Media: Analysis: The West End comes to C4

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The Independent Culture
THE LAUNCH of Channel 4's new film channel next Sunday is being accompanied by what the channel's chief executive, Michael Jackson, describes as a "Freedom to See" campaign.

The channel is meeting the Independent Television Commission to lobby for more liberal regulations covering films broadcast on satellite and cable television channels.

At present, pay television channels are allowed to show only versions of films that have been approved for video distribution by the British Board of Film Classification.

For the great majority of subscription film channels, this makes very little difference. Hollywood blockbusters, despite their love of cartoon violence, leave their studios carefully edited so that they can maximise their audience and not overstep the limits that an R18 rating demands.

"The Film Four channel is unique because it is what is called in the trade a `second pay window'," says Jackson. It means we can pick and choose the films we buy; we don't have to buy packages of films from studios. We show what we want to show, not what the studios want us to buy."

It also means that Film Four will have considerably more challenging fare than most of its rivals. Film Four plans to show films such as the hard-hitting Harvey Keitel vehicle, Bad Lieutenant. In its first months it also plans screenings of films such as Kissed, in which a female mortuary attendant gets unhealthily close to her dead charges, and Man Bites Dog, a black comedy in which a documentary film crew encourages a serial killer.

"Pay television is different to broadcast television in that viewers have to make a positive choice about what they watch," says Jackson. "We already know from Channel 4 that when you explain the context of a film in detail you get far fewer complaints, because people have to choose to watch it and far fewer people who are likely to be offended wander into things."

Film Four's campaign to change the current ITC regulations has been boosted by a report commissioned by the ITC itself, which backs up Jackson's assertion that subscription viewers are more tolerant than the general viewer. First the ITC looked at the proportion of complaints it received from satellite and cable viewers. In 1997, out of 2,894 complaints only 142 were about cable or satellite programmes.

Then a research company, Millward Brown, asked 3,000 viewers about their attitudes to sex, violence and bad language on television. In every case viewers of satellite and cable television were found to be more liberal. Only a minority of cable and satellite viewers are shocked by what they see on television, and they were twice as likely as terrestrial-only viewers to agree that cable and satellite should be able to show more sex and nudity.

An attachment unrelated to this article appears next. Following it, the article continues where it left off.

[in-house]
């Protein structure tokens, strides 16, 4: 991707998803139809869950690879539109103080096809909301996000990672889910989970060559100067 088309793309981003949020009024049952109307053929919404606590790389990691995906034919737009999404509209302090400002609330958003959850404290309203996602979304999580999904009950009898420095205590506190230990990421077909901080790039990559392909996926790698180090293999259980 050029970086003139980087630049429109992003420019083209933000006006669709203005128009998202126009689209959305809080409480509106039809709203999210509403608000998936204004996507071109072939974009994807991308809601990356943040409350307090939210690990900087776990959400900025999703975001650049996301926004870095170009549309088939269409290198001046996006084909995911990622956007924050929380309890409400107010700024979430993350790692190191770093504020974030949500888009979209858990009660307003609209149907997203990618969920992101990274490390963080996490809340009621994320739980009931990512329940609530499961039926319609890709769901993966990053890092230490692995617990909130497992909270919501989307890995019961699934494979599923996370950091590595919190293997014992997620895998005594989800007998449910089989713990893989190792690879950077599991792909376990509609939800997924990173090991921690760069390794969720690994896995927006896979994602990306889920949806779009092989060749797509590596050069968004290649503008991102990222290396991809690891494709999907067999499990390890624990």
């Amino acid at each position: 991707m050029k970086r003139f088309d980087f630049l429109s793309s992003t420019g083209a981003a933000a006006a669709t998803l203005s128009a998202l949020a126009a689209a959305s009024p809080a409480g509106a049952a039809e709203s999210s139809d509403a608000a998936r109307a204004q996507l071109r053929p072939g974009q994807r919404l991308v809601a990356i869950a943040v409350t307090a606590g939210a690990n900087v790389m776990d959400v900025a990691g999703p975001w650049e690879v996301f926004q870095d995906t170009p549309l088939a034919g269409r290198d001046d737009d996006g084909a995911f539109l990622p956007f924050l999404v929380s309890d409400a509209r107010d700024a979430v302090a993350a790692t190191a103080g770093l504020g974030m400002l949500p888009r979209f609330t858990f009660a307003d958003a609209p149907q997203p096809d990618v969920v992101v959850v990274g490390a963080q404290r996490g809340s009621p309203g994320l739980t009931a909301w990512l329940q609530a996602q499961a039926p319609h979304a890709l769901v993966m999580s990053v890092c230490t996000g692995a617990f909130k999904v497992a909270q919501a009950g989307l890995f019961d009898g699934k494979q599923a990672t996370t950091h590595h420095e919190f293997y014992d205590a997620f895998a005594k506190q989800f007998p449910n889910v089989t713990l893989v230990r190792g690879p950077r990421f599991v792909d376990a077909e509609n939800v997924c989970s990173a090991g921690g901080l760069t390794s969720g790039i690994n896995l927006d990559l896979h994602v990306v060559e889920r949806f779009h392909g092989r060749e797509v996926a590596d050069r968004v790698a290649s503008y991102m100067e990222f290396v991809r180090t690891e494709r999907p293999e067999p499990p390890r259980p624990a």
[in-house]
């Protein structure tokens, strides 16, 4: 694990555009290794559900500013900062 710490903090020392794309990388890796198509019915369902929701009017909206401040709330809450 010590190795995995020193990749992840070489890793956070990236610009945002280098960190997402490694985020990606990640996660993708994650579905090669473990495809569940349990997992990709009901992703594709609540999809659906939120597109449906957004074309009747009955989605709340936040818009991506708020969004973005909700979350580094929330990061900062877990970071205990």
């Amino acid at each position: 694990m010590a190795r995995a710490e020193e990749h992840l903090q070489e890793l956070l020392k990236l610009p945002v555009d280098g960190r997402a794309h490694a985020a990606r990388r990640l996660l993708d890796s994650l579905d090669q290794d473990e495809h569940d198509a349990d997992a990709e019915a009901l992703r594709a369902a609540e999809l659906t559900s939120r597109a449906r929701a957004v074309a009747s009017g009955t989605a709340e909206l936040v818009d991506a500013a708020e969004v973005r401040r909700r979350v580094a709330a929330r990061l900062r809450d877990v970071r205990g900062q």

"We are not seeking an argument," says Jackson. "We want to go with the flow of society. And people are more tolerant and they are more diverse. We want to work with the ITC over time to explore how people tolerate films."

The other aspect of "Freedom to See" is much easier for the new channel to achieve. Because it is buying unique films, the channel can put on movies that have had little or no distribution in cinemas: "Dance Hall is the most successful Jamaican film ever made, but it has had no UK distribution," says Jackson. "The only chance to see it will be on Film Four."

Jackson also believes his new channel will bring films to people who live far away from the main arts cinemas: "It's not just about film distribution; it is about films that get shown in just one cinema in London. Living in the capital, it is easy to forget that the West End film-going experience is very different to that of the rest of the country."

Many of the channel's American independent films are already available to hire on video. In its first month,Film Four will show American films such as: Barton Fink, The Shawshank Redemption and The Usual Suspects. So its value will come when it shows more obscure films like New Zealand's Romper Stomper, Peter Blatty's The Ninth Configuration as well as art house favourites such as Hal Hartley's Trust and Peter Greenaway's Pillow Book.